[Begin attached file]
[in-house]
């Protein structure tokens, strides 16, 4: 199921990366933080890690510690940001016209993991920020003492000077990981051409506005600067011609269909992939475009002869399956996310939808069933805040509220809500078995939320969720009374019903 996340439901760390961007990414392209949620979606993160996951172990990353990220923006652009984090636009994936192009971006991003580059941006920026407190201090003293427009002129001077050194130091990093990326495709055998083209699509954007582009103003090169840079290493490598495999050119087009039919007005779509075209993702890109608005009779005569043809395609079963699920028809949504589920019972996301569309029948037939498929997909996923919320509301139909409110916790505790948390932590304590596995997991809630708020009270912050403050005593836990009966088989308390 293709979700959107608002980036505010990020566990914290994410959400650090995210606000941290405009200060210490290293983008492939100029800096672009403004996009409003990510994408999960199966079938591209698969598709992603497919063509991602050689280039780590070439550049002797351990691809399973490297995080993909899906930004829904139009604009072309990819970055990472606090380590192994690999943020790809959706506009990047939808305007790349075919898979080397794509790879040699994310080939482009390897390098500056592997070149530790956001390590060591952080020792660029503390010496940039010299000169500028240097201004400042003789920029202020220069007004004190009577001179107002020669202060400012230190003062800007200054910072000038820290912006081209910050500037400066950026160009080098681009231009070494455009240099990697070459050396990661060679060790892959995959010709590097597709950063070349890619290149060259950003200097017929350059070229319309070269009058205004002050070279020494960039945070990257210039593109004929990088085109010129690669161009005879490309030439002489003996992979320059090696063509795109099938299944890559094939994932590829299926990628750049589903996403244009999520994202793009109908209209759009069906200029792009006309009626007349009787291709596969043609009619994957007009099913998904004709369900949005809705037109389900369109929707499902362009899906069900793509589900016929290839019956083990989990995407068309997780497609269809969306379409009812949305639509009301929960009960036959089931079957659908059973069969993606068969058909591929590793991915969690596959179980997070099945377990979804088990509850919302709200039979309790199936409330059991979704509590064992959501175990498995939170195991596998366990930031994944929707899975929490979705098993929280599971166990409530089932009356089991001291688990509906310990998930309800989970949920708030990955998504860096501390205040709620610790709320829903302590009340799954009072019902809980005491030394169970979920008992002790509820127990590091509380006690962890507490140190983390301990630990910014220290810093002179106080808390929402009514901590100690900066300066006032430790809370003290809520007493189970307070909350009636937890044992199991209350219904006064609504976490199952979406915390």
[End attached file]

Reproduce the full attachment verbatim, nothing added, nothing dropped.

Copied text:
[in-house]
């Protein structure tokens, strides 16, 4: 199921990366933080890690510690940001016209993991920020003492000077990981051409506005600067011609269909992939475009002869399956996310939808069933805040509220809500078995939320969720009374019903 996340439901760390961007990414392209949620979606993160996951172990990353990220923006652009984090636009994936192009971006991003580059941006920026407190201090003293427009002129001077050194130091990093990326495709055998083209699509954007582009103003090169840079290493490598495999050119087009039919007005779509075209993702890109608005009779005569043809395609079963699920028809949504589920019972996301569309029948037939498929997909996923919320509301139909409110916790505790948390932590304590596995997991809630708020009270912050403050005593836990009966088989308390 293709979700959107608002980036505010990020566990914290994410959400650090995210606000941290405009200060210490290293983008492939100029800096672009403004996009409003990510994408999960199966079938591209698969598709992603497919063509991602050689280039780590070439550049002797351990691809399973490297995080993909899906930004829904139009604009072309990819970055990472606090380590192994690999943020790809959706506009990047939808305007790349075919898979080397794509790879040699994310080939482009390897390098500056592997070149530790956001390590060591952080020792660029503390010496940039010299000169500028240097201004400042003789920029202020220069007004004190009577001179107002020669202060400012230190003062800007200054910072000038820290912006081209910050500037400066950026160009080098681009231009070494455009240099990697070459050396990661060679060790892959995959010709590097597709950063070349890619290149060259950003200097017929350059070229319309070269009058205004002050070279020494960039945070990257210039593109004929990088085109010129690669161009005879490309030439002489003996992979320059090696063509795109099938299944890559094939994932590829299926990628750049589903996403244009999520994202793009109908209209759009069906200029792009006309009626007349009787291709596969043609009619994957007009099913998904004709369900949005809705037109389900369109929707499902362009899906069900793509589900016929290839019956083990989990995407068309997780497609269809969306379409009812949305639509009301929960009960036959089931079957659908059973069969993606068969058909591929590793991915969690596959179980997070099945377990979804088990509850919302709200039979309790199936409330059991979704509590064992959501175990498995939170195991596998366990930031994944929707899975929490979705098993929280599971166990409530089932009356089991001291688990509906310990998930309800989970949920708030990955998504860096501390205040709620610790709320829903302590009340799954009072019902809980005491030394169970979920008992002790509820127990590091509380006690962890507490140190983390301990630990910014220290810093002179106080808390929402009514901590100690900066300066006032430790809370003290809520007493189970307070909350009636937890044992199991209350219904006064609504976490199952979406915390």